Beremeal Bannocks

Beremeal BannocksBeremeal Bannocks – a traditional Scottish bread that is very quick to make

This bannock is made with half wheat flour and half beremeal, an ancient form of barley. The bere rhymes with air as in bear. It is still being proudly milled by Golspie Mills in Sutherland and the Barony Mills in Orkney, where they still eat these bannocks. It has been suggested this type of barley was brought to Scotland by the Vikings – this appeals to my romantic side and conjures up images of primitive cooking on hot stones laid in a hearth. How wonderful to get a taste of the past.

Traditionally these bannocks would have been made without wheat flour or bicarbonate of soda; fortunately I have tasted the old way so you never have to. The bannocks will look plain and homely. Slice them in half and eat them with some butter and cheese.


125g Plain All Purpose Flour

125g Beremeal

5g Salt

5g Bicarbonate of Soda

250g Buttermilk


Preheat the pan – If you have a girdle use that, if not take a heavy bottomed frying pan and put it over a low to medium heat.

Sift the flour and beremeal into a bowl, add the salt and bicarbonate of soda and combine well with a whisk. Pour in the buttermilk – this should be enough to produce a very soft dough but one that is still workable. Lightly flour the work surface and place your dough on top. Now flour your rolling pin and roll into a circle 8 inches in diameter and 1 inch deep. Cut the circle into quarters to produce farls (these are also sometimes called scones). Place the farls into the pan. The heat must not be too high otherwise they will burn before they are cooked on the inside. You are aiming for a light brown, slightly darker than the uncooked colour. If the pan is too hot you will get dark spots. Cook on the first side for 10 minutes. You will see the cooking process on the cut sides. Now very gently turn them over and give them another ten minutes.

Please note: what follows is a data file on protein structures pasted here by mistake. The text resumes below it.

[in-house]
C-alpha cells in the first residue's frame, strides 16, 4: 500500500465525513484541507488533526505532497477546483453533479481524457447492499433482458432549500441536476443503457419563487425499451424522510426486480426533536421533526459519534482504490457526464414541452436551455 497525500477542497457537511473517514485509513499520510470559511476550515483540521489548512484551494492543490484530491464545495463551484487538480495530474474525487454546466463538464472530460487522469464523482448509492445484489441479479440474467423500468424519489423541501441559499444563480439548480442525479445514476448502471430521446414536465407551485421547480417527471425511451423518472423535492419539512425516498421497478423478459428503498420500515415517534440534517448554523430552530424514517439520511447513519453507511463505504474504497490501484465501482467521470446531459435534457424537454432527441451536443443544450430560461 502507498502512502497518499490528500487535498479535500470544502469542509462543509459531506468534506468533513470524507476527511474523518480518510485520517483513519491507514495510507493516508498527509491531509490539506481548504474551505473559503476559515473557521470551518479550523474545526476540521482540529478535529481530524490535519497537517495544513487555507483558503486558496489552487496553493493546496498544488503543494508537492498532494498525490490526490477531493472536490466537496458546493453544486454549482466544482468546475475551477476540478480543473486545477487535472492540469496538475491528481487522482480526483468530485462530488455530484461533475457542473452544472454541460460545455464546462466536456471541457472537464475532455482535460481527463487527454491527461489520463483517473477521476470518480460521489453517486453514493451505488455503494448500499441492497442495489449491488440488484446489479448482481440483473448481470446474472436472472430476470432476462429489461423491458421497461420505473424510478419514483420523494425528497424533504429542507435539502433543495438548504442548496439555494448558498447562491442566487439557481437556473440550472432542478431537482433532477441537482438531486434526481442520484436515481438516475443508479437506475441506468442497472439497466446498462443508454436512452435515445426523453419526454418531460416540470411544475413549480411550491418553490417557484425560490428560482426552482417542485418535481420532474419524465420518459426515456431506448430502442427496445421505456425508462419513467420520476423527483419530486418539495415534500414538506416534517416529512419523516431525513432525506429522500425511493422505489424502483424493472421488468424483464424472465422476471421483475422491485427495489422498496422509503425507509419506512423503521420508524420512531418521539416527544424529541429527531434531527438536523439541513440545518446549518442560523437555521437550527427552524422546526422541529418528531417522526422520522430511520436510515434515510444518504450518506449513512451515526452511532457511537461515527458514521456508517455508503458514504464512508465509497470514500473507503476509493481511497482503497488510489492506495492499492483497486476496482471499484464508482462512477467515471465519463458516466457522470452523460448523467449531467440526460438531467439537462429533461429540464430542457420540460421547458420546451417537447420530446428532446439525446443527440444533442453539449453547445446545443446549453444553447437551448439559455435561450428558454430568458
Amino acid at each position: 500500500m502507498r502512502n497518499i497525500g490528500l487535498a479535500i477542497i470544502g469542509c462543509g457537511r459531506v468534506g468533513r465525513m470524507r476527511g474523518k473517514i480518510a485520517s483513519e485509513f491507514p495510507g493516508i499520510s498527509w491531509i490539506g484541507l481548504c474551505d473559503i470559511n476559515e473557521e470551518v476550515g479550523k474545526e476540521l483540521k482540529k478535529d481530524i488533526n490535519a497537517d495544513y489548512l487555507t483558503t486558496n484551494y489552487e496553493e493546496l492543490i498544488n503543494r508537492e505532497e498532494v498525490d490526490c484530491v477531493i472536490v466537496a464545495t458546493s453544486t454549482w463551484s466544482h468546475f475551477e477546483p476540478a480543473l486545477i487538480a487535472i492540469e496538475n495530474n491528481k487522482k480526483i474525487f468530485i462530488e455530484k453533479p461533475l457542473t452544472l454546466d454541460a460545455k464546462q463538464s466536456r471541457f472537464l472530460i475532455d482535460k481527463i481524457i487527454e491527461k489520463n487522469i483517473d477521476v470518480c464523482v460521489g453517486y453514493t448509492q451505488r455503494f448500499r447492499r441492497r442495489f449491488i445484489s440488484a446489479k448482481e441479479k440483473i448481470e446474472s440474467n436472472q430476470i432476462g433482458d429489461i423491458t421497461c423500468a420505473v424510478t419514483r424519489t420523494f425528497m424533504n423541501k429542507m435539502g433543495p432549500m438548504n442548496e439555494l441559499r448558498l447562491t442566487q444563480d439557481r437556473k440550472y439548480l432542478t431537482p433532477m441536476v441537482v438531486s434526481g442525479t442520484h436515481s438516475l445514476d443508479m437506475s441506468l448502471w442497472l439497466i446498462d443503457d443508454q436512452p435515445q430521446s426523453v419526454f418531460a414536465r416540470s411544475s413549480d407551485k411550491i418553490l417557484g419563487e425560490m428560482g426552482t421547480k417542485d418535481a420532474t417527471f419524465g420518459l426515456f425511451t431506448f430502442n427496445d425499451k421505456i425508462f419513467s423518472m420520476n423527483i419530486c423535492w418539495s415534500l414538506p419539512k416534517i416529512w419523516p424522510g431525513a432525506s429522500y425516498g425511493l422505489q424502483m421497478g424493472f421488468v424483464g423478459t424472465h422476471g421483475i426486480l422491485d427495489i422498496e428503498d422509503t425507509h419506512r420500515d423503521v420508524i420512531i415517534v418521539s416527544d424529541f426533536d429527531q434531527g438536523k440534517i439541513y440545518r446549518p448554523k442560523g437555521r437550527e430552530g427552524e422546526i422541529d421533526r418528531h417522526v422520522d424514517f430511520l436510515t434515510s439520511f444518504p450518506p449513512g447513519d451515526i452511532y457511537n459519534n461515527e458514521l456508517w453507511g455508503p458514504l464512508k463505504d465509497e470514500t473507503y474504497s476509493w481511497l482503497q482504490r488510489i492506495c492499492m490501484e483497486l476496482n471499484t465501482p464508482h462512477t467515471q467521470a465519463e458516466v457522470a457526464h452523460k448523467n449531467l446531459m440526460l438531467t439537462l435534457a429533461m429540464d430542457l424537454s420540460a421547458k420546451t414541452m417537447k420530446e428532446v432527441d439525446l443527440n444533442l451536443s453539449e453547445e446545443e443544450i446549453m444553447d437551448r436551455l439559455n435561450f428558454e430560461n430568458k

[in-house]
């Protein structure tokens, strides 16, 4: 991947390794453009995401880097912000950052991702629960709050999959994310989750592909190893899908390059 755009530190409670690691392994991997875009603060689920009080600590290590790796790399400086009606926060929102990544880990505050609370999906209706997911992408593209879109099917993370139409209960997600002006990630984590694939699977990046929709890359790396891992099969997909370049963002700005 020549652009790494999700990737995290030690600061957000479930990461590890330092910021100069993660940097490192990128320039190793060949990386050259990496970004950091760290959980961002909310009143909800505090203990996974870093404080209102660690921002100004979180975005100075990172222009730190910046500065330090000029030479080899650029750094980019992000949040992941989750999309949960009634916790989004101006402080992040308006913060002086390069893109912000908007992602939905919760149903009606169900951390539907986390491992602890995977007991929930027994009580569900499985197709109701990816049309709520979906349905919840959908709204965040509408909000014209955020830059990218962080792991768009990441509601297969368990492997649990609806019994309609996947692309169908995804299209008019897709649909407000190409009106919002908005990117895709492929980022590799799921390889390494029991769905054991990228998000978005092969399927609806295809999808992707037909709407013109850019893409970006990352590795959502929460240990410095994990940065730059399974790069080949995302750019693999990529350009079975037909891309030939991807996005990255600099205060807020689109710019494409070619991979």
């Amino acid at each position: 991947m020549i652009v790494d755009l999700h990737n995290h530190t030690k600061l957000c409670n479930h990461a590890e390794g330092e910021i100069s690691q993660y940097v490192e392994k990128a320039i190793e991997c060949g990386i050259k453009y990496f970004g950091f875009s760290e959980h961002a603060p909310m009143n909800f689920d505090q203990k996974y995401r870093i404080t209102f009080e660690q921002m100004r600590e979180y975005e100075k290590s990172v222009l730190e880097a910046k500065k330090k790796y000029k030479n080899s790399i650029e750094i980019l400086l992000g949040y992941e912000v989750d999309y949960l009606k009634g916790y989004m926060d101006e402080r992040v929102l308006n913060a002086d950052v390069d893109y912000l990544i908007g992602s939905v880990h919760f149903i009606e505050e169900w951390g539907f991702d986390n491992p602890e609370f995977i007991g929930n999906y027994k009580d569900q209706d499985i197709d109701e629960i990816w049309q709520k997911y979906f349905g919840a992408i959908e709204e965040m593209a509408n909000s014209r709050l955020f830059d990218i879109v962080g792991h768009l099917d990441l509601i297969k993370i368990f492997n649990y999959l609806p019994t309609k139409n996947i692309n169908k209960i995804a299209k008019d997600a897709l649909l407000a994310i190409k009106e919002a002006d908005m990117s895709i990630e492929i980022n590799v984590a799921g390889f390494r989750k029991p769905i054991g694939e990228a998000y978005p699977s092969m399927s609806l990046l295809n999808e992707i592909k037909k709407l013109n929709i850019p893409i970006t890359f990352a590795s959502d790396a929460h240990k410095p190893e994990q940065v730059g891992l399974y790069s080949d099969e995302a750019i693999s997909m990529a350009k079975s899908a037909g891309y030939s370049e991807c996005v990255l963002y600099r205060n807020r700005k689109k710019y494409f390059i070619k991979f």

Now transfer to a rack to cool for ten minutes.

Recipe Name
Bere Bannocks
2 Based on 1 Review(s)


  1. “Fortunately I have tasted the old way so you never have to.” Love that!

  2. For a textbook “History of Plant Breeding” I would like to include a picture that is given on the beginning of this site. Did you originally publish that picture? If yes, may I have the permission for the reproduction?
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    Prof. Dr. Dr. sc. Rolf Schlegel, em.
    Cytogenetics, Genetics & Plant Breeding
    Institute of Genetics and Crop Plant Research
    Institute of Crop Research Quedlinburg
    Corrensstrasse 1
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